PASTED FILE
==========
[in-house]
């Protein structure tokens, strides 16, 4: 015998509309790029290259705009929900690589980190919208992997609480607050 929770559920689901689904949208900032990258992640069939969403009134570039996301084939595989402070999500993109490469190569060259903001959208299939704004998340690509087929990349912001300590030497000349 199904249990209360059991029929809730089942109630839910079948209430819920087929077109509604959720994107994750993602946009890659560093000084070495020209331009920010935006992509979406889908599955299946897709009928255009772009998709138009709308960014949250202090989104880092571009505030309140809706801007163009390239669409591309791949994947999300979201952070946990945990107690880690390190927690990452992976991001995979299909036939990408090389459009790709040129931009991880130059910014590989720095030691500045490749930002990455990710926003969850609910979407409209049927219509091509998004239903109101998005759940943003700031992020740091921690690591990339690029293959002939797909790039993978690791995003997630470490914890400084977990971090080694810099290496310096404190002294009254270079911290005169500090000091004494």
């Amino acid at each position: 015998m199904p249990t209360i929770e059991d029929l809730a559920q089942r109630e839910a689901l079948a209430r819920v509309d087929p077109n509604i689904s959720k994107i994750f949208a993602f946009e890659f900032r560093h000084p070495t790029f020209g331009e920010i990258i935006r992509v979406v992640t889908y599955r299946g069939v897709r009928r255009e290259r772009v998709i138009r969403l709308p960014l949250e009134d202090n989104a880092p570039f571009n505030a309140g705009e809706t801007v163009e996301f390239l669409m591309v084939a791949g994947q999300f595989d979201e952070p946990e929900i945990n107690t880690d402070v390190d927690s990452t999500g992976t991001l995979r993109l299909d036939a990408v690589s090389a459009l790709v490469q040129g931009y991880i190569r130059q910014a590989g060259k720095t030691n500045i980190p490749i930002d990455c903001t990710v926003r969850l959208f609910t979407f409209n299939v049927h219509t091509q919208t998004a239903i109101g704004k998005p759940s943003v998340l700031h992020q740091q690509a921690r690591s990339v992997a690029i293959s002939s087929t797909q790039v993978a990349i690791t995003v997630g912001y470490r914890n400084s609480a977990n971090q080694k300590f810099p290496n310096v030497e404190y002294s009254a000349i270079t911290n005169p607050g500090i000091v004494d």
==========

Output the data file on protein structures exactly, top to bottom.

[in-house]
């Protein structure tokens, strides 16, 4: 015998509309790029290259705009929900690589980190919208992997609480607050 929770559920689901689904949208900032990258992640069939969403009134570039996301084939595989402070999500993109490469190569060259903001959208299939704004998340690509087929990349912001300590030497000349 199904249990209360059991029929809730089942109630839910079948209430819920087929077109509604959720994107994750993602946009890659560093000084070495020209331009920010935006992509979406889908599955299946897709009928255009772009998709138009709308960014949250202090989104880092571009505030309140809706801007163009390239669409591309791949994947999300979201952070946990945990107690880690390190927690990452992976991001995979299909036939990408090389459009790709040129931009991880130059910014590989720095030691500045490749930002990455990710926003969850609910979407409209049927219509091509998004239903109101998005759940943003700031992020740091921690690591990339690029293959002939797909790039993978690791995003997630470490914890400084977990971090080694810099290496310096404190002294009254270079911290005169500090000091004494």
């Amino acid at each position: 015998m199904p249990t209360i929770e059991d029929l809730a559920q089942r109630e839910a689901l079948a209430r819920v509309d087929p077109n509604i689904s959720k994107i994750f949208a993602f946009e890659f900032r560093h000084p070495t790029f020209g331009e920010i990258i935006r992509v979406v992640t889908y599955r299946g069939v897709r009928r255009e290259r772009v998709i138009r969403l709308p960014l949250e009134d202090n989104a880092p570039f571009n505030a309140g705009e809706t801007v163009e996301f390239l669409m591309v084939a791949g994947q999300f595989d979201e952070p946990e929900i945990n107690t880690d402070v390190d927690s990452t999500g992976t991001l995979r993109l299909d036939a990408v690589s090389a459009l790709v490469q040129g931009y991880i190569r130059q910014a590989g060259k720095t030691n500045i980190p490749i930002d990455c903001t990710v926003r969850l959208f609910t979407f409209n299939v049927h219509t091509q919208t998004a239903i109101g704004k998005p759940s943003v998340l700031h992020q740091q690509a921690r690591s990339v992997a690029i293959s002939s087929t797909q790039v993978a990349i690791t995003v997630g912001y470490r914890n400084s609480a977990n971090q080694k300590f810099p290496n310096v030497e404190y002294s009254a000349i270079t911290n005169p607050g500090i000091v004494d």